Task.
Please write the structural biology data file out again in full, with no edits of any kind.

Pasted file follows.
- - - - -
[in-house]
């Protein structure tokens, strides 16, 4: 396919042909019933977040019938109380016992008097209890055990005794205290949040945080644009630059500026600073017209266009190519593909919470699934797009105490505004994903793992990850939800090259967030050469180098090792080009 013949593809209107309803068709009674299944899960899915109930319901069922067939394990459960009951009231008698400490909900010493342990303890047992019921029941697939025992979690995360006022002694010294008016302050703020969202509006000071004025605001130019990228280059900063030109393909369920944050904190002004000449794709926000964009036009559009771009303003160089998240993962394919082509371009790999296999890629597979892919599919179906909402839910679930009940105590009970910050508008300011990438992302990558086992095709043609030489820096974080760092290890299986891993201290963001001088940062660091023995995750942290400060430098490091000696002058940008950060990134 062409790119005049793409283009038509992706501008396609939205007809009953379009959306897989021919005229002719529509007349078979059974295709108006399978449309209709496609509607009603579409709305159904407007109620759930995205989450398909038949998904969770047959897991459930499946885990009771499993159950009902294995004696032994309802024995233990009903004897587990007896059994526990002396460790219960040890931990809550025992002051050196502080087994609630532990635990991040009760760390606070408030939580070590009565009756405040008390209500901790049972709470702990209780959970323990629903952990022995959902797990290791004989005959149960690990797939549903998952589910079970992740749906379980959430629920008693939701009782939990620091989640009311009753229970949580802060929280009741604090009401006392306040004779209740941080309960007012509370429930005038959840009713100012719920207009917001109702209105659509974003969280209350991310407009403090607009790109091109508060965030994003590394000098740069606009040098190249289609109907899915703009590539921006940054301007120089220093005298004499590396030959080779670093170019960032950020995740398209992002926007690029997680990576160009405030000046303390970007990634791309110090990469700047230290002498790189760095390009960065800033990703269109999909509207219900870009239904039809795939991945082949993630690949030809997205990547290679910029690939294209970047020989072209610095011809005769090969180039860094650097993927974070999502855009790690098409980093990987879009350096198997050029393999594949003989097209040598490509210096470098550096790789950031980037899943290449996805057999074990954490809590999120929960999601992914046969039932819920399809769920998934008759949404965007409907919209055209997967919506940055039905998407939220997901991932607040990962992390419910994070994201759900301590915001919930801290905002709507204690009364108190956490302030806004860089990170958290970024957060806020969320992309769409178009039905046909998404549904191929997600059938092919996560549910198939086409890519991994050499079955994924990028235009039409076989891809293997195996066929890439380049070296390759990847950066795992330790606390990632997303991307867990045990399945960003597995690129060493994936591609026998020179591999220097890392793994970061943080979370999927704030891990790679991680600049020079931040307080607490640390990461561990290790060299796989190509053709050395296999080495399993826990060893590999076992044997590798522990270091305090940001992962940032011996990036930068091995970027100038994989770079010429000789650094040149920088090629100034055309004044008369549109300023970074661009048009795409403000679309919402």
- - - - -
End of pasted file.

[in-house]
């Protein structure tokens, strides 16, 4: 396919042909019933977040019938109380016992008097209890055990005794205290949040945080644009630059500026600073017209266009190519593909919470699934797009105490505004994903793992990850939800090259967030050469180098090792080009 013949593809209107309803068709009674299944899960899915109930319901069922067939394990459960009951009231008698400490909900010493342990303890047992019921029941697939025992979690995360006022002694010294008016302050703020969202509006000071004025605001130019990228280059900063030109393909369920944050904190002004000449794709926000964009036009559009771009303003160089998240993962394919082509371009790999296999890629597979892919599919179906909402839910679930009940105590009970910050508008300011990438992302990558086992095709043609030489820096974080760092290890299986891993201290963001001088940062660091023995995750942290400060430098490091000696002058940008950060990134 062409790119005049793409283009038509992706501008396609939205007809009953379009959306897989021919005229002719529509007349078979059974295709108006399978449309209709496609509607009603579409709305159904407007109620759930995205989450398909038949998904969770047959897991459930499946885990009771499993159950009902294995004696032994309802024995233990009903004897587990007896059994526990002396460790219960040890931990809550025992002051050196502080087994609630532990635990991040009760760390606070408030939580070590009565009756405040008390209500901790049972709470702990209780959970323990629903952990022995959902797990290791004989005959149960690990797939549903998952589910079970992740749906379980959430629920008693939701009782939990620091989640009311009753229970949580802060929280009741604090009401006392306040004779209740941080309960007012509370429930005038959840009713100012719920207009917001109702209105659509974003969280209350991310407009403090607009790109091109508060965030994003590394000098740069606009040098190249289609109907899915703009590539921006940054301007120089220093005298004499590396030959080779670093170019960032950020995740398209992002926007690029997680990576160009405030000046303390970007990634791309110090990469700047230290002498790189760095390009960065800033990703269109999909509207219900870009239904039809795939991945082949993630690949030809997205990547290679910029690939294209970047020989072209610095011809005769090969180039860094650097993927974070999502855009790690098409980093990987879009350096198997050029393999594949003989097209040598490509210096470098550096790789950031980037899943290449996805057999074990954490809590999120929960999601992914046969039932819920399809769920998934008759949404965007409907919209055209997967919506940055039905998407939220997901991932607040990962992390419910994070994201759900301590915001919930801290905002709507204690009364108190956490302030806004860089990170958290970024957060806020969320992309769409178009039905046909998404549904191929997600059938092919996560549910198939086409890519991994050499079955994924990028235009039409076989891809293997195996066929890439380049070296390759990847950066795992330790606390990632997303991307867990045990399945960003597995690129060493994936591609026998020179591999220097890392793994970061943080979370999927704030891990790679991680600049020079931040307080607490640390990461561990290790060299796989190509053709050395296999080495399993826990060893590999076992044997590798522990270091305090940001992962940032011996990036930068091995970027100038994989770079010429000789650094040149920088090629100034055309004044008369549109300023970074661009048009795409403000679309919402």